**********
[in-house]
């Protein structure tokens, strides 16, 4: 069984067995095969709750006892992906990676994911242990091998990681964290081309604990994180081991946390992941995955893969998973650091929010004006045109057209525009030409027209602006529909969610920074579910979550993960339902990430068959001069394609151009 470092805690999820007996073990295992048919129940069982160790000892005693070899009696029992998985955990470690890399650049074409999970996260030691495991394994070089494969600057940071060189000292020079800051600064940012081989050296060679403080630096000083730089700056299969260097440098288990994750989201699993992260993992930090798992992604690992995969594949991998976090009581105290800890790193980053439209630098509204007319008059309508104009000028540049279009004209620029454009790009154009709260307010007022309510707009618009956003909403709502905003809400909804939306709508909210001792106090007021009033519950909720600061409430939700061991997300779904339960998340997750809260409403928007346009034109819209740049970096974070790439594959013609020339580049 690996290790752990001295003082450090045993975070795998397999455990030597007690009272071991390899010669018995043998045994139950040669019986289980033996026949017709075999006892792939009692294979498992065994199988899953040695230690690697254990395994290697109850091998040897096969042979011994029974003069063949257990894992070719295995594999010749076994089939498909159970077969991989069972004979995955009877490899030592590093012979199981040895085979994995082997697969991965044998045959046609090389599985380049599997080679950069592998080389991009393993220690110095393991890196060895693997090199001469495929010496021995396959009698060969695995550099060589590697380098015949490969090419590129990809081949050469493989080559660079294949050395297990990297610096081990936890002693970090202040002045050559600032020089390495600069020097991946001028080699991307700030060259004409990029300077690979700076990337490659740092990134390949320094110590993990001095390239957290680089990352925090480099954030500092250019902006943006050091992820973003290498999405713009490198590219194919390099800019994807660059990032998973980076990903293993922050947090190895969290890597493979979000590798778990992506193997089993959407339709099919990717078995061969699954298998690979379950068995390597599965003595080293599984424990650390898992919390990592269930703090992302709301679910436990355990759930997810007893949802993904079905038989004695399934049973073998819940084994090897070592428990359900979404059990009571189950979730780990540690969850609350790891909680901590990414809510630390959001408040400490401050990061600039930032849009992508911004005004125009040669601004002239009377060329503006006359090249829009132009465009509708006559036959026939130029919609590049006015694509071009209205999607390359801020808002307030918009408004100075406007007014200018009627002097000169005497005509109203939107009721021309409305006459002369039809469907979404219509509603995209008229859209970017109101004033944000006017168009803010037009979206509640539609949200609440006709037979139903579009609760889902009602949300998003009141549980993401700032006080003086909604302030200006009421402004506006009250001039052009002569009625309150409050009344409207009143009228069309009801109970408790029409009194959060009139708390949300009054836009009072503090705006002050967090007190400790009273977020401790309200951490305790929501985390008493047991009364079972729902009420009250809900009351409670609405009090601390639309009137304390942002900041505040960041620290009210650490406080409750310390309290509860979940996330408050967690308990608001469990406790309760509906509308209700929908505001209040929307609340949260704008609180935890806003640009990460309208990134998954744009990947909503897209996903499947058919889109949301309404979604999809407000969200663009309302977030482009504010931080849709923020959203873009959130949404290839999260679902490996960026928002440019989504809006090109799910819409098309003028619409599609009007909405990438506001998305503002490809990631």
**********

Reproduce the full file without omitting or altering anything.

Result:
[in-house]
């Protein structure tokens, strides 16, 4: 069984067995095969709750006892992906990676994911242990091998990681964290081309604990994180081991946390992941995955893969998973650091929010004006045109057209525009030409027209602006529909969610920074579910979550993960339902990430068959001069394609151009 470092805690999820007996073990295992048919129940069982160790000892005693070899009696029992998985955990470690890399650049074409999970996260030691495991394994070089494969600057940071060189000292020079800051600064940012081989050296060679403080630096000083730089700056299969260097440098288990994750989201699993992260993992930090798992992604690992995969594949991998976090009581105290800890790193980053439209630098509204007319008059309508104009000028540049279009004209620029454009790009154009709260307010007022309510707009618009956003909403709502905003809400909804939306709508909210001792106090007021009033519950909720600061409430939700061991997300779904339960998340997750809260409403928007346009034109819209740049970096974070790439594959013609020339580049 690996290790752990001295003082450090045993975070795998397999455990030597007690009272071991390899010669018995043998045994139950040669019986289980033996026949017709075999006892792939009692294979498992065994199988899953040695230690690697254990395994290697109850091998040897096969042979011994029974003069063949257990894992070719295995594999010749076994089939498909159970077969991989069972004979995955009877490899030592590093012979199981040895085979994995082997697969991965044998045959046609090389599985380049599997080679950069592998080389991009393993220690110095393991890196060895693997090199001469495929010496021995396959009698060969695995550099060589590697380098015949490969090419590129990809081949050469493989080559660079294949050395297990990297610096081990936890002693970090202040002045050559600032020089390495600069020097991946001028080699991307700030060259004409990029300077690979700076990337490659740092990134390949320094110590993990001095390239957290680089990352925090480099954030500092250019902006943006050091992820973003290498999405713009490198590219194919390099800019994807660059990032998973980076990903293993922050947090190895969290890597493979979000590798778990992506193997089993959407339709099919990717078995061969699954298998690979379950068995390597599965003595080293599984424990650390898992919390990592269930703090992302709301679910436990355990759930997810007893949802993904079905038989004695399934049973073998819940084994090897070592428990359900979404059990009571189950979730780990540690969850609350790891909680901590990414809510630390959001408040400490401050990061600039930032849009992508911004005004125009040669601004002239009377060329503006006359090249829009132009465009509708006559036959026939130029919609590049006015694509071009209205999607390359801020808002307030918009408004100075406007007014200018009627002097000169005497005509109203939107009721021309409305006459002369039809469907979404219509509603995209008229859209970017109101004033944000006017168009803010037009979206509640539609949200609440006709037979139903579009609760889902009602949300998003009141549980993401700032006080003086909604302030200006009421402004506006009250001039052009002569009625309150409050009344409207009143009228069309009801109970408790029409009194959060009139708390949300009054836009009072503090705006002050967090007190400790009273977020401790309200951490305790929501985390008493047991009364079972729902009420009250809900009351409670609405009090601390639309009137304390942002900041505040960041620290009210650490406080409750310390309290509860979940996330408050967690308990608001469990406790309760509906509308209700929908505001209040929307609340949260704008609180935890806003640009990460309208990134998954744009990947909503897209996903499947058919889109949301309404979604999809407000969200663009309302977030482009504010931080849709923020959203873009959130949404290839999260679902490996960026928002440019989504809006090109799910819409098309003028619409599609009007909405990438506001998305503002490809990631």